The US space agency's new robotic craft on Mars has been commanded to carry out a second practice dig before beginning its real work.
Controllers want another test run to perfect their technique before Phoenix begins excavating Martian soil for scientific purposes.
When the arm collected and released its first scoopful of soil on Sunday, some of the sample stuck to the scoop.
Phoenix touched down successfully on Mars' northern plains on 25 May (GMT).
"The team felt they weren't really comfortable yet with the digging and dumping process," said the mission's chief scientist, Peter Smith, from the University of Arizona, Tucson.
"They haven't really mastered it."
The extra practice means the earliest that Phoenix would flex its 2.25m-long robotic arm to claw below the planet's northern plains for scientific study would be Wednesday.
Professor Smith likened Phoenix's efforts to a child playing on the beach with a sand pail and shovel.
"But we're doing it blind from 170 million miles away," he said.
Phoenix has already taken a scoop of Martian soil
Phoenix landed near the Martian north pole, which is thought to hold large stores of water-ice just below the surface.
It will carry out a three-month mission to study Mars' geological history and determine whether the Martian environment could once have supported life.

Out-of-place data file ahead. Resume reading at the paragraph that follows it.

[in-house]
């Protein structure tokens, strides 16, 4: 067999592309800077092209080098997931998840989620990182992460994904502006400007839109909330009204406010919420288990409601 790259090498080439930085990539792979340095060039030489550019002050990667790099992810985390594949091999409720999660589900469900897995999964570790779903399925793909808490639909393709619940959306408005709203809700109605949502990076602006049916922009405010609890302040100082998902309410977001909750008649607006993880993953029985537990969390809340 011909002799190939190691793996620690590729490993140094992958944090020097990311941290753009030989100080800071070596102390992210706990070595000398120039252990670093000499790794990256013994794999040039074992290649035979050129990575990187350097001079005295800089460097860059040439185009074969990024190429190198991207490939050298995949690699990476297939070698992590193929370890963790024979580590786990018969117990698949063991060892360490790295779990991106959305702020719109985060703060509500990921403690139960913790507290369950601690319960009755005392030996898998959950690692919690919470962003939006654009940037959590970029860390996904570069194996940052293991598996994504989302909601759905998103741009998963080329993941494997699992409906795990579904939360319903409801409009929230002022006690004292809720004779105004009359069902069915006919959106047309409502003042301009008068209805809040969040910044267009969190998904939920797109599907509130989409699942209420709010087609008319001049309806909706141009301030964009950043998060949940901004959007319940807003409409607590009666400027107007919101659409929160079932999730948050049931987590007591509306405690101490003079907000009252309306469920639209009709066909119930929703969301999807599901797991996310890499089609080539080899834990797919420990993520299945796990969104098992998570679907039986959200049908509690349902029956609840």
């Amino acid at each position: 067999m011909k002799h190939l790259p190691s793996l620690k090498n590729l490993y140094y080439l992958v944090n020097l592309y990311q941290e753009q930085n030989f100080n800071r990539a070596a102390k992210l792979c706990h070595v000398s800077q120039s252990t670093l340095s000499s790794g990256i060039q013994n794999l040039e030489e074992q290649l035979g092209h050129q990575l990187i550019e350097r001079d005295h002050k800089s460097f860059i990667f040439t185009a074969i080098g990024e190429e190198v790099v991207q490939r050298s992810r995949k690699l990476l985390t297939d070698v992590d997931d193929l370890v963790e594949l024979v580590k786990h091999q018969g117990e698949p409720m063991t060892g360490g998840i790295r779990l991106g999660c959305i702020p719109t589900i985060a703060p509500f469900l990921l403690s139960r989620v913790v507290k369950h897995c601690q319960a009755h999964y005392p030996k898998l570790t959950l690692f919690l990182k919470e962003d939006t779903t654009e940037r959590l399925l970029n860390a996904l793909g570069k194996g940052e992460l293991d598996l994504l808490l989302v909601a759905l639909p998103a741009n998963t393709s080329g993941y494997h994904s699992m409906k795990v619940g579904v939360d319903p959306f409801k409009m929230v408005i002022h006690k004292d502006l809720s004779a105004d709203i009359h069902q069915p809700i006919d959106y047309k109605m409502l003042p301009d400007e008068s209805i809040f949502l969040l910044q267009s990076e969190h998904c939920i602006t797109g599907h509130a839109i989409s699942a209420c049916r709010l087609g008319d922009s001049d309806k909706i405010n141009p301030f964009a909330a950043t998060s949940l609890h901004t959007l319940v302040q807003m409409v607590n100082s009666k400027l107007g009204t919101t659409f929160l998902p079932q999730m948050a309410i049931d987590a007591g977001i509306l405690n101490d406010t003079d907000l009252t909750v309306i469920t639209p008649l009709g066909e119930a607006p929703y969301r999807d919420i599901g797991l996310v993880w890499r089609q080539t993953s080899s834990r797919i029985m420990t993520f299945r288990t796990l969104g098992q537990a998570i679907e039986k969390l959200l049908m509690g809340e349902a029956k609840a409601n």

Images taken by the robotic arm camera revealed the spacecraft may have uncovered patches of water-ice when its thrusters blew away loose soil during the landing.
Phoenix got its first touch of Martian soil on Sunday when it scooped up and then dumped a handful of soil in a region dubbed the "Knave of Hearts".
The scoop contained intriguing white specks that could be surface ice or salt.
For the second practice "dig and dump", engineers told the robot to go slightly deeper in the same region and use the camera on its arm to take photos this time.
Doors to one of the ovens failed to open properly
Phoenix has its own laboratory on board. Any dirt and ice it scoops up will be shovelled into several small ovens to be heated.
The resulting gases will be analysed by a variety of scientific instruments.
New photos sent back by Phoenix showed one of the spring-loaded doors on the oven complex had failed to open all the way.
Scientists hope Mars' midday temperatures will make the door less sticky, but it can still be used with a partially open oven door, said Professor Smith.